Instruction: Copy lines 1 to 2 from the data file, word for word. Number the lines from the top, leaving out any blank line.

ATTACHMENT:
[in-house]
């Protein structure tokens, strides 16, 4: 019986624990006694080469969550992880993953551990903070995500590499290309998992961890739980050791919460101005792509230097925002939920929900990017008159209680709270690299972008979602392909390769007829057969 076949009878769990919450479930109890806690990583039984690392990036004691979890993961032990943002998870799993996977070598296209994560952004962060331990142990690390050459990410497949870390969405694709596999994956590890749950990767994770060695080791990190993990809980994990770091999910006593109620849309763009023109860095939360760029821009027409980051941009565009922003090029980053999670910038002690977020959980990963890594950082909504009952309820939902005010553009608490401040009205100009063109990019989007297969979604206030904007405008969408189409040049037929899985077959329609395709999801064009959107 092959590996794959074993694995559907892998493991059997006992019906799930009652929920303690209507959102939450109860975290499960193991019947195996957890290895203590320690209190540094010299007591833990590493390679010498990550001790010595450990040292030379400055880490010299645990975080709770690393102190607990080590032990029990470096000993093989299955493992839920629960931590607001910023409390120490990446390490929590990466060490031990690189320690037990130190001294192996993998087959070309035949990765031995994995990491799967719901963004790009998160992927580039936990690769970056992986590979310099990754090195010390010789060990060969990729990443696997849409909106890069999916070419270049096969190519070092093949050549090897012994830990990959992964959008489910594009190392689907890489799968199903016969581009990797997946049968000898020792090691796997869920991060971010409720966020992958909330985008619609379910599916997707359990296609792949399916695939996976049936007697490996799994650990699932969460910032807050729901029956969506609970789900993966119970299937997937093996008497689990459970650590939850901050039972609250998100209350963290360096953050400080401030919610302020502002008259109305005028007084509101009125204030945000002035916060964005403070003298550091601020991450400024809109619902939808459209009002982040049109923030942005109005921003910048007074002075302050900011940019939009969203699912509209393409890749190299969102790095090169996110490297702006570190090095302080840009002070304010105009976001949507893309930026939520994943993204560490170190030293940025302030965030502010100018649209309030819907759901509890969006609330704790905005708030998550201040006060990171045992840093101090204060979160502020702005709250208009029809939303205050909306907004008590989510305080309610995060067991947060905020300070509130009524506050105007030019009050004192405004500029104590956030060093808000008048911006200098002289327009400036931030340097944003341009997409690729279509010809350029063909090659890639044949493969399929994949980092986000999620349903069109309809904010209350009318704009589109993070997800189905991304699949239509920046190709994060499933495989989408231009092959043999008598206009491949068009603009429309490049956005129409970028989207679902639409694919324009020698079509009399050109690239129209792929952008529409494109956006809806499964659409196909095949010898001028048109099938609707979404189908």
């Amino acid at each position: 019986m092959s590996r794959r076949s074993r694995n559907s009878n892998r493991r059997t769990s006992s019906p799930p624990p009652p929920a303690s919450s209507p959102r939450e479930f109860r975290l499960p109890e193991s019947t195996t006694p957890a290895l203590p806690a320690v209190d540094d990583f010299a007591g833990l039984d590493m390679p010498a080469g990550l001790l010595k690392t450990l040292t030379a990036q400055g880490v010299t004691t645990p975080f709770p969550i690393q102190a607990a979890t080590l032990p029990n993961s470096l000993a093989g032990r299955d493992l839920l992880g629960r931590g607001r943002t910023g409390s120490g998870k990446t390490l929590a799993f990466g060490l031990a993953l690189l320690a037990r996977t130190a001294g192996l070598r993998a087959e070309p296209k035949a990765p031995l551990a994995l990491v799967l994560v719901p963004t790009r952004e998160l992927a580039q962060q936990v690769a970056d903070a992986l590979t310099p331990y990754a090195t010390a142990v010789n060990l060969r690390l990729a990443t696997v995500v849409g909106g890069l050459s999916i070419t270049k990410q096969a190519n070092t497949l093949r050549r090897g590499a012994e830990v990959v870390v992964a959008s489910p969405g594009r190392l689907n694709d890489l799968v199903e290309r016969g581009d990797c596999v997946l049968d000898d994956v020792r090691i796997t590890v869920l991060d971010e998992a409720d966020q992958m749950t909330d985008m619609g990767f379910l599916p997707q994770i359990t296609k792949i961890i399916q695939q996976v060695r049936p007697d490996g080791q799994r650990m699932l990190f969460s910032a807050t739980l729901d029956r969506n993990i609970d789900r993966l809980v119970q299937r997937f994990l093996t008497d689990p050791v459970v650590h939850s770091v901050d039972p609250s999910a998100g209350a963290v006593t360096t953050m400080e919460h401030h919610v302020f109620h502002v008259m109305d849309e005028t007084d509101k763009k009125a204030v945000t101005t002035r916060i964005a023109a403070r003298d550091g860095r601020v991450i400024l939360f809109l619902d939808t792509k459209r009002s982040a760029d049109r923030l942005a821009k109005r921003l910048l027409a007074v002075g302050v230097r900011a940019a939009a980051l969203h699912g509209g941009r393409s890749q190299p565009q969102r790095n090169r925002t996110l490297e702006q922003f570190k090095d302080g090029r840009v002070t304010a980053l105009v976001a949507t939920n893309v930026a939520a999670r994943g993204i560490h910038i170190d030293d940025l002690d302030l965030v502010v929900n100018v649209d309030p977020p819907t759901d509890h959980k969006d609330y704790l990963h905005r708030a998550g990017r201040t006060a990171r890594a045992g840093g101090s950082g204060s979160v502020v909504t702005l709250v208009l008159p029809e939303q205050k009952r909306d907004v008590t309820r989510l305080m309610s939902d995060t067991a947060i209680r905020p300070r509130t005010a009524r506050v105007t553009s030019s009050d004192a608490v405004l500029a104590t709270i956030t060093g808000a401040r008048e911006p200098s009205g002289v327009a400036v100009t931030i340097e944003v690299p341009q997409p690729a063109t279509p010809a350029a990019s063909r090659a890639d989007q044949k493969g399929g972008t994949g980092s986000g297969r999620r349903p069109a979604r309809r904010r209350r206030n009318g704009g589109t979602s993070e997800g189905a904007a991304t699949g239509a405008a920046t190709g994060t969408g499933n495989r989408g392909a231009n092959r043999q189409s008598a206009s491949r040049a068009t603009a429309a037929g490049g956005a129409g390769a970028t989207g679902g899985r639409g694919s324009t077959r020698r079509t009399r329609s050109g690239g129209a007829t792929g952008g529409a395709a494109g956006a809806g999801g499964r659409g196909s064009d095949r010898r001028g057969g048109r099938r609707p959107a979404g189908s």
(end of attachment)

[in-house]
């Protein structure tokens, strides 16, 4: 019986624990006694080469969550992880993953551990903070995500590499290309998992961890739980050791919460101005792509230097925002939920929900990017008159209680709270690299972008979602392909390769007829057969 076949009878769990919450479930109890806690990583039984690392990036004691979890993961032990943002998870799993996977070598296209994560952004962060331990142990690390050459990410497949870390969405694709596999994956590890749950990767994770060695080791990190993990809980994990770091999910006593109620849309763009023109860095939360760029821009027409980051941009565009922003090029980053999670910038002690977020959980990963890594950082909504009952309820939902005010553009608490401040009205100009063109990019989007297969979604206030904007405008969408189409040049037929899985077959329609395709999801064009959107 092959590996794959074993694995559907892998493991059997006992019906799930009652929920303690209507959102939450109860975290499960193991019947195996957890290895203590320690209190540094010299007591833990590493390679010498990550001790010595450990040292030379400055880490010299645990975080709770690393102190607990080590032990029990470096000993093989299955493992839920629960931590607001910023409390120490990446390490929590990466060490031990690189320690037990130190001294192996993998087959070309035949990765031995994995990491799967719901963004790009998160992927580039936990690769970056992986590979310099990754090195010390010789060990060969990729990443696997849409909106890069999916070419270049096969190519070092093949050549090897012994830990990959992964959008489910594009190392689907890489799968199903016969581009990797997946049968000898020792090691796997869920991060971010409720966020992958909330985008619609379910599916997707359990296609792949399916695939996976049936007697490996799994650990699932969460910032807050729901029956969506609970789900993966119970299937997937093996008497689990459970650590939850901050039972609250998100209350963290360096953050400080401030919610302020502002008259109305005028007084509101009125204030945000002035916060964005403070003298550091601020991450400024809109619902939808459209009002982040049109923030942005109005921003910048007074002075302050900011940019939009969203699912509209393409890749190299969102790095090169996110490297702006570190090095302080840009002070304010105009976001949507893309930026939520994943993204560490170190030293940025302030965030502010100018649209309030819907759901509890969006609330704790905005708030998550201040006060990171045992840093101090204060979160502020702005709250208009029809939303205050909306907004008590989510305080309610995060067991947060905020300070509130009524506050105007030019009050004192405004500029104590956030060093808000008048911006200098002289327009400036931030340097944003341009997409690729279509010809350029063909090659890639044949493969399929994949980092986000999620349903069109309809904010209350009318704009589109993070997800189905991304699949239509920046190709994060499933495989989408231009092959043999008598206009491949068009603009429309490049956005129409970028989207679902639409694919324009020698079509009399050109690239129209792929952008529409494109956006809806499964659409196909095949010898001028048109099938609707979404189908």